Fitch Ratings Slashes Global GDP Forecasts on Supply Shocks, Faster Rate Rises

The European gas crisis, high inflation and a sharp acceleration in the pace of global monetary policy tightening are taking a heavy toll on economic prospects. Fitch Ratings’ September 2022 Global Economic Outlook (GEO) includes deep and wide cuts to global GDP forecasts.

Fitch now expects world GDP to grow by 2.4% in 2022 – revised down by 0.5pp since the June GEO – and by just 1.7% in 2023, a cut of 1pp. The eurozone and UK are now expected to enter recession later this year and Fitch forecasts that the US will suffer a mild recession in mid-2023.

Fitch expects the eurozone economy to contract by 0.1% in 2023 – a drop of 2.2pp since June reflecting the impact of the natural gas crisis. We now expect US growth of 1.7% in 2022 and 0.5% in 2023, revised down by 1.2pp and 1pp, respectively. China’s recovery is constrained by Covid-19 pandemic restrictions and a prolonged property slump, and we now expect growth to be 2.8% this year and to recover to 4.5% next year, downward revisions of 0.9pp and 0.8pp, respectively.

“We’ve had something of a perfect storm for the global economy in recent months, with the gas crisis in Europe, a sharp acceleration in interest rate hikes and a deepening property slump in China,” said Brian Coulton, Chief Economist.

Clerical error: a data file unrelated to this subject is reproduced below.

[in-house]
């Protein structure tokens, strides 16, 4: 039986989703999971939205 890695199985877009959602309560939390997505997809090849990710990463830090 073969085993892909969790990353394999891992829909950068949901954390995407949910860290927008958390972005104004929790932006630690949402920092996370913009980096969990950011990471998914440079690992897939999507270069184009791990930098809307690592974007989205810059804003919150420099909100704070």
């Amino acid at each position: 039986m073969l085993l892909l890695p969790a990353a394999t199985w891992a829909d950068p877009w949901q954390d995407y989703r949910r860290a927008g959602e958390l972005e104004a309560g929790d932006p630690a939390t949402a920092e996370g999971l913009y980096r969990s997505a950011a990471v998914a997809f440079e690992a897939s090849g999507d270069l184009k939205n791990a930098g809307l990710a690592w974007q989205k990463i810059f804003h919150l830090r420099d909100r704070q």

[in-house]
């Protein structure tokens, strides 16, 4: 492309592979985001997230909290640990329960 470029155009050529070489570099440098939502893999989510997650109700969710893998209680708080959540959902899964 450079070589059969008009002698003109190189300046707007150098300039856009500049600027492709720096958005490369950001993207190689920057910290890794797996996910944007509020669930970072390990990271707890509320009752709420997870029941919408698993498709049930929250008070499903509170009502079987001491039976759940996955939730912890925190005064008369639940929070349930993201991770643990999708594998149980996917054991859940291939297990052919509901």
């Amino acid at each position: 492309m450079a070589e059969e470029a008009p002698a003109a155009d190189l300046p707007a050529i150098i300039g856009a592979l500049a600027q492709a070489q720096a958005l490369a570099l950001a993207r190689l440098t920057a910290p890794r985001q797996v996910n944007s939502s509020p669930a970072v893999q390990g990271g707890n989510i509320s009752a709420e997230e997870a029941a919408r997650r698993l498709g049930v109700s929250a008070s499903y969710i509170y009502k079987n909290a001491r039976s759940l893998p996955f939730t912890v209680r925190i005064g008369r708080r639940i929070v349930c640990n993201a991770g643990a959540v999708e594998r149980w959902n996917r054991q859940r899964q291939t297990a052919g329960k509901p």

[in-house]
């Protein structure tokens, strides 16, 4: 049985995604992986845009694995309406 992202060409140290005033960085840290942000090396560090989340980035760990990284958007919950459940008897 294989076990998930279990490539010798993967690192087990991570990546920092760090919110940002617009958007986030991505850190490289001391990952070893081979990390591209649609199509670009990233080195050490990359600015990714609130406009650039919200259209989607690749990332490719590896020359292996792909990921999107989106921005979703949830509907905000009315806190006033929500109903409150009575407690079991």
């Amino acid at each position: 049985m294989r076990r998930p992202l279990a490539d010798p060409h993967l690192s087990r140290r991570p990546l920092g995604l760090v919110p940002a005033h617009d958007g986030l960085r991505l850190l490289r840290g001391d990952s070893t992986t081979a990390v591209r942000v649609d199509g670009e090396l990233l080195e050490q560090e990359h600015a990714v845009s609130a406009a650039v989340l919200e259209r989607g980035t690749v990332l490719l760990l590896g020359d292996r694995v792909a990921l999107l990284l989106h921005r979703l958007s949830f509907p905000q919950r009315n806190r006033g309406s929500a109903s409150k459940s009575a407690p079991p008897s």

The forecast now assumes a full or near complete shut-off of Russian pipeline gas to Europe. Despite EU efforts to find alternatives, total EU gas supply will fall significantly in the near term, with impacts felt through industrial supply chains. These supply-side impacts would be exacerbated if rationing became necessary to avoid outright gas shortages, a key risk in Germany.

European wholesale gas and electricity prices have risen nearly tenfold due to the crisis. An unfettered pass-through to retail gas and electricity prices could have huge impacts on CPI inflation. By means of illustration, a three- to four-fold rise in retail gas and electricity prices would add more than 15pp to the CPI. Governments are forging responses to protect consumers and we anticipate more muted retail price rises. But these support measures could have significant fiscal costs.

High and persistent inflation, elevated near-term inflation expectations and tight labour markets have prompted the Fed, Bank of England (BOE) and ECB to turn more hawkish in recent months. Policy rates are increasing much more rapidly than expected.

The Fed is now expected to take rates to 4% by year-end and hold them there through 2023; the ECB refinancing rate is expected to rise to 2% by December; and the BOE Bank Rate is forecast to reach 3.25% by February 2023. The Fed and BOE are in quantitative tightening mode, with the BOE planning outright bond sales.

In contrast to the role of quantitative easing in the pandemic, central bank policies are no longer supportive of fiscal easing to protect households and firms from economic shocks. With liquidity conditions tightening, large-scale fiscal easing could push up long-term real interest rates.

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